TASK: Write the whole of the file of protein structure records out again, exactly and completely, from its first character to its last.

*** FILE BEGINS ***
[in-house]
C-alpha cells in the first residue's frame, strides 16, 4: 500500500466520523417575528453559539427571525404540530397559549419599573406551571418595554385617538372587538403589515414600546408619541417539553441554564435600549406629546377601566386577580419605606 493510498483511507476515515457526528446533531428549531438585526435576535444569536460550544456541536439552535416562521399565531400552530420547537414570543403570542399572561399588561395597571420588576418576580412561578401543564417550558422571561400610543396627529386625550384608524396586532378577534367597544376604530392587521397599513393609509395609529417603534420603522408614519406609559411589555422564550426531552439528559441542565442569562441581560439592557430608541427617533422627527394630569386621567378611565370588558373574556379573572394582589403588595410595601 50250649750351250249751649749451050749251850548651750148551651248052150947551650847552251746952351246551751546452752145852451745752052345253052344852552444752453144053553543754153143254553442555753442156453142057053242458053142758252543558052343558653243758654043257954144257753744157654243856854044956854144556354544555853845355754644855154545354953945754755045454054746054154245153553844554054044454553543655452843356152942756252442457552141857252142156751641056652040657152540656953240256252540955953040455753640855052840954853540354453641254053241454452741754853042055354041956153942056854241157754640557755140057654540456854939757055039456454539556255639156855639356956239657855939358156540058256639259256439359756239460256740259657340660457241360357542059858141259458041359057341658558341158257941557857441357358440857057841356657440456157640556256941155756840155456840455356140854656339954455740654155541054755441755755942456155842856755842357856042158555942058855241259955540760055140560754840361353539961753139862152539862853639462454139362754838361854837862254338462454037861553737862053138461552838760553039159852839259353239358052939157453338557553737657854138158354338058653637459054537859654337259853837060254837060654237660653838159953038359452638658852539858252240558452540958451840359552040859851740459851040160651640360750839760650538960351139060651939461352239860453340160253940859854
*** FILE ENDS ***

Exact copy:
[in-house]
C-alpha cells in the first residue's frame, strides 16, 4: 500500500466520523417575528453559539427571525404540530397559549419599573406551571418595554385617538372587538403589515414600546408619541417539553441554564435600549406629546377601566386577580419605606 493510498483511507476515515457526528446533531428549531438585526435576535444569536460550544456541536439552535416562521399565531400552530420547537414570543403570542399572561399588561395597571420588576418576580412561578401543564417550558422571561400610543396627529386625550384608524396586532378577534367597544376604530392587521397599513393609509395609529417603534420603522408614519406609559411589555422564550426531552439528559441542565442569562441581560439592557430608541427617533422627527394630569386621567378611565370588558373574556379573572394582589403588595410595601 50250649750351250249751649749451050749251850548651750148551651248052150947551650847552251746952351246551751546452752145852451745752052345253052344852552444752453144053553543754153143254553442555753442156453142057053242458053142758252543558052343558653243758654043257954144257753744157654243856854044956854144556354544555853845355754644855154545354953945754755045454054746054154245153553844554054044454553543655452843356152942756252442457552141857252142156751641056652040657152540656953240256252540955953040455753640855052840954853540354453641254053241454452741754853042055354041956153942056854241157754640557755140057654540456854939757055039456454539556255639156855639356956239657855939358156540058256639259256439359756239460256740259657340660457241360357542059858141259458041359057341658558341158257941557857441357358440857057841356657440456157640556256941155756840155456840455356140854656339954455740654155541054755441755755942456155842856755842357856042158555942058855241259955540760055140560754840361353539961753139862152539862853639462454139362754838361854837862254338462454037861553737862053138461552838760553039159852839259353239358052939157453338557553737657854138158354338058653637459054537859654337259853837060254837060654237660653838159953038359452638658852539858252240558452540958451840359552040859851740459851040160651640360750839760650538960351139060651939461352239860453340160253940859854